Events for Health-Care Professionals

The team at BC-CPC has gathered links to education events designed for Health Care Providers caring for people affected by life-limiting illness. The events are not created or endorsed by BC-CPC unless stated in the description.

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Making SICs bite-sized with the Two Question Challenge

December 15 @ 1:00 pm - 2:00 pm

Serious Illness Conversation Provincial Collaborative ECHO

Session Topic: Making SICs bite-sized with the Two Question Challenge

Dara Lewis RN
Clinical Educator for the Regional Palliative Approach to Care Education team (RPACE)
Vancouver Coastal Health

 

Many patients with serious illness are receiving treatments that may not align with their wishes; in some cases, these treatments may be futile or may cause unnecessary suffering. Serious Illness Conversations can lead to less aggressive treatment decisions, fewer hospitalizations, and improved quality of life. While many health care staff recognize the benefits of engaging patients and families in these conversations, few staff feel confident or competent in having these fulsome conversations.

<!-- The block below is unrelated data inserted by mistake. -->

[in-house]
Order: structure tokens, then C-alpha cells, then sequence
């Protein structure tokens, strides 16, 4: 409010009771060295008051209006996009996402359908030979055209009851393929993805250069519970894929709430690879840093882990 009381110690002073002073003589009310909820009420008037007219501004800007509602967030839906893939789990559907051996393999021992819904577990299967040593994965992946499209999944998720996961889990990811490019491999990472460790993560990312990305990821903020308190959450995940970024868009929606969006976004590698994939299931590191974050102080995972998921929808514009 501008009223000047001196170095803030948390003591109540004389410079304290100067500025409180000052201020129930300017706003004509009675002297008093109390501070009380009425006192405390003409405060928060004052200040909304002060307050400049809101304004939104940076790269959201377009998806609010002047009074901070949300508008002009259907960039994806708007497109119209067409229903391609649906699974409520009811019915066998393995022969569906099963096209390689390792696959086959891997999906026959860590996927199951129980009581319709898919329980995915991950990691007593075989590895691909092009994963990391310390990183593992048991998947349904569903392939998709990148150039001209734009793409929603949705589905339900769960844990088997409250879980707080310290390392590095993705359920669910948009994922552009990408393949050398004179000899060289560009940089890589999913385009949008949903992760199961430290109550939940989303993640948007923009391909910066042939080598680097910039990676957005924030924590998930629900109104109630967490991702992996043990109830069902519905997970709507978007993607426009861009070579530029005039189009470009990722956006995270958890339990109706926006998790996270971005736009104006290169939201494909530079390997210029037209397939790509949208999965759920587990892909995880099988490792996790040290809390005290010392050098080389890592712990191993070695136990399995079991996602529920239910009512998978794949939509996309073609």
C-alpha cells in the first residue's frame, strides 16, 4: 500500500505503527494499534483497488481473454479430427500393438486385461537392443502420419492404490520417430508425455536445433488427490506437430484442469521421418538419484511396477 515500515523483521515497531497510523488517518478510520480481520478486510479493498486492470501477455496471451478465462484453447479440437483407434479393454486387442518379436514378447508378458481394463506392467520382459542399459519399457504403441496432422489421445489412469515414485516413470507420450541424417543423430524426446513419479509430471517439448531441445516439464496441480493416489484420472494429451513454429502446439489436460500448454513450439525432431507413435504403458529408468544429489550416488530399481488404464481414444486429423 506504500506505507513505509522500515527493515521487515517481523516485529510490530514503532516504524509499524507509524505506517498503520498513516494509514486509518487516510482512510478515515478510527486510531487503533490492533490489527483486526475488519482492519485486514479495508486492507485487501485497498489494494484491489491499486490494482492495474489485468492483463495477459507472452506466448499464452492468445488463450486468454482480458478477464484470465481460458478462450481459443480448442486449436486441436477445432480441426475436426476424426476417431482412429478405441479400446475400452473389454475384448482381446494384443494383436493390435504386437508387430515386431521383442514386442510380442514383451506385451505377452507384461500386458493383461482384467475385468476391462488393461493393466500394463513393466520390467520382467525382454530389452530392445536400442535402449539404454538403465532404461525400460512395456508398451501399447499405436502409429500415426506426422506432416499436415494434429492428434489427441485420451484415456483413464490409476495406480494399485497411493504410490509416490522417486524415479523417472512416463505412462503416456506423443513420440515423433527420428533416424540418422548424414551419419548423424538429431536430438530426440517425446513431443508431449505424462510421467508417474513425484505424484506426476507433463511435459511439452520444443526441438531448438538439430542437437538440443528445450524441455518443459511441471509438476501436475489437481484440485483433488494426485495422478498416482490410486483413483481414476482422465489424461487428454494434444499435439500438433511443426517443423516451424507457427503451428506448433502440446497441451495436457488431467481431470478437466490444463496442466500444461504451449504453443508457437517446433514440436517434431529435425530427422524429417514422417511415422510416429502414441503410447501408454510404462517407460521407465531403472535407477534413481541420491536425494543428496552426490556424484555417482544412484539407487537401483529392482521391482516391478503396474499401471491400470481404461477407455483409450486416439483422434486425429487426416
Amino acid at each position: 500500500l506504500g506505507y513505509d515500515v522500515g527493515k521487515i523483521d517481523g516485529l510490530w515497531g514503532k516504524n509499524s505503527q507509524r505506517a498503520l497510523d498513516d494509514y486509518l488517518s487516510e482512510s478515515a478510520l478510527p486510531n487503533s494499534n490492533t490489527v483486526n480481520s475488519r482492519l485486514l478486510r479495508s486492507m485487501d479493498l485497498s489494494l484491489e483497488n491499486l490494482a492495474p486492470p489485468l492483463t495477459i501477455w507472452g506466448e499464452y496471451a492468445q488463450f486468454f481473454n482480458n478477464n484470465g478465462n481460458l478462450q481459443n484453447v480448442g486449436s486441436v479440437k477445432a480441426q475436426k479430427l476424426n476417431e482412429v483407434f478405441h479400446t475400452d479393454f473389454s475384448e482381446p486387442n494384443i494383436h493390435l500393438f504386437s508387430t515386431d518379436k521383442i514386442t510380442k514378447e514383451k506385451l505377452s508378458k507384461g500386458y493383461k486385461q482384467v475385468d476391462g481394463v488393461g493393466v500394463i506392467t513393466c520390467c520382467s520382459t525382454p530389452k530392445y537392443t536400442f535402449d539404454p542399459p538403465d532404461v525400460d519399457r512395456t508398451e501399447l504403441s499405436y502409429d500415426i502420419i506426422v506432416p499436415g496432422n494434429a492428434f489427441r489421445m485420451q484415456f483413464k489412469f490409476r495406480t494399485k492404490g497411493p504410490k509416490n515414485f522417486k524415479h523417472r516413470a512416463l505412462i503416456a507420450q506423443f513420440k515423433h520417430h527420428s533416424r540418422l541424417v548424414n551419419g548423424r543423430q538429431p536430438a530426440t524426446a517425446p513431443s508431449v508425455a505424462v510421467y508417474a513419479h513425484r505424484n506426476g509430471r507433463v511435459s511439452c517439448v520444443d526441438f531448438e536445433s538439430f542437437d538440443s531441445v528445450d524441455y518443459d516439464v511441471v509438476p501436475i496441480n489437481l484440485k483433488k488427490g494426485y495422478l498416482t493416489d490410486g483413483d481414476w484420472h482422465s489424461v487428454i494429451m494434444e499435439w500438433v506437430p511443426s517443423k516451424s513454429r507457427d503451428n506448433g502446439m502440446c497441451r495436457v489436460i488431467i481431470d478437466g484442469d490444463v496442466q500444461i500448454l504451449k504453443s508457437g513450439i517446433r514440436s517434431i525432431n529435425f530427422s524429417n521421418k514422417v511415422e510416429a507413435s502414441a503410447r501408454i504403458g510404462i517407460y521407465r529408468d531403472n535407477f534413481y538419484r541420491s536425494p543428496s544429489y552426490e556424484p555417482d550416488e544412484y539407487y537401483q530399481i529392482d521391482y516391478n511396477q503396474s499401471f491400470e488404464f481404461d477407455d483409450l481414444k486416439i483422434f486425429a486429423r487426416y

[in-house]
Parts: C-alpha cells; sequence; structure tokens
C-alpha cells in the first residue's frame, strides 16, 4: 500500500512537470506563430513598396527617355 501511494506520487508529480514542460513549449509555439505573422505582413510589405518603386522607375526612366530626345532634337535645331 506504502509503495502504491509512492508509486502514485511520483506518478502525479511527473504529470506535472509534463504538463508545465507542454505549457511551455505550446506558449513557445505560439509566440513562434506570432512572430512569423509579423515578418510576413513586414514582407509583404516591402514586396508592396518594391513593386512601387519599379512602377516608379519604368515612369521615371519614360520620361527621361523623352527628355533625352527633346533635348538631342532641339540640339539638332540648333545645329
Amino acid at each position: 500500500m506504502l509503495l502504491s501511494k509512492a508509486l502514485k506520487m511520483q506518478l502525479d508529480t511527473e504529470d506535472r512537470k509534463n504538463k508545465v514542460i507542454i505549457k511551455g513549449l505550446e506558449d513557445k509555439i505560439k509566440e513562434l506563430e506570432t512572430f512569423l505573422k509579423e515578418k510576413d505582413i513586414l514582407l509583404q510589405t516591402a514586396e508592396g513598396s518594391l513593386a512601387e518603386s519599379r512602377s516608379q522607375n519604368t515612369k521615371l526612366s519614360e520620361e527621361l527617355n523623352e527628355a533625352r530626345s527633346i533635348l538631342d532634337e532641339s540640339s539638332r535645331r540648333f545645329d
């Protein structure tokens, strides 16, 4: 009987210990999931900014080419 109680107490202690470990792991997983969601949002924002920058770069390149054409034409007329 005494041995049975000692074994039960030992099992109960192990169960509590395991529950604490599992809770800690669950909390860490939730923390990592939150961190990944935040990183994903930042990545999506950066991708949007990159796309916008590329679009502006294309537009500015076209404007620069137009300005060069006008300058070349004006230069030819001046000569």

Staff express numerous challenges in incorporating the SIC guide into practice, even after having received the training; these challenges include the inability to remember the questions during patient encounters, lack of timely access to the guide at point of care, lack of time to engage in the conversation, and lack of routine workflows or prompts that normalize this as part of their care.

An educational exercise, entitled the Two Question Challenge, was devised at Vancouver Coastal Health (VCH) to engage the entire interdisciplinary team in asking SIC questions of their patients and families. SIC mentors supported the interdisciplinary team to choose at least two questions from a selection of nine SIC questions. They were asked to pose these questions of a patient or family member throughout their shift, and then asked to document their conversations in a centralized Goals of Care location within the patient’s chart.

Through the personal selection of the SIC questions and the ownership of just a few questions, staff gained both confidence and competence in engaging patients in these conversations. Staff felt they could remember these one or two questions for future care encounters. Both staff and patients found these conversations to be meaningful and impactful. The exercise also resulted in significantly increased goals of care documentation in the desired and centralized location within the chart.

The exercise has been trialed across seven medical and surgical units from three different acute care sites. Further applicability to non-acute settings, such as long-term care or community health units, could be explored in the future.

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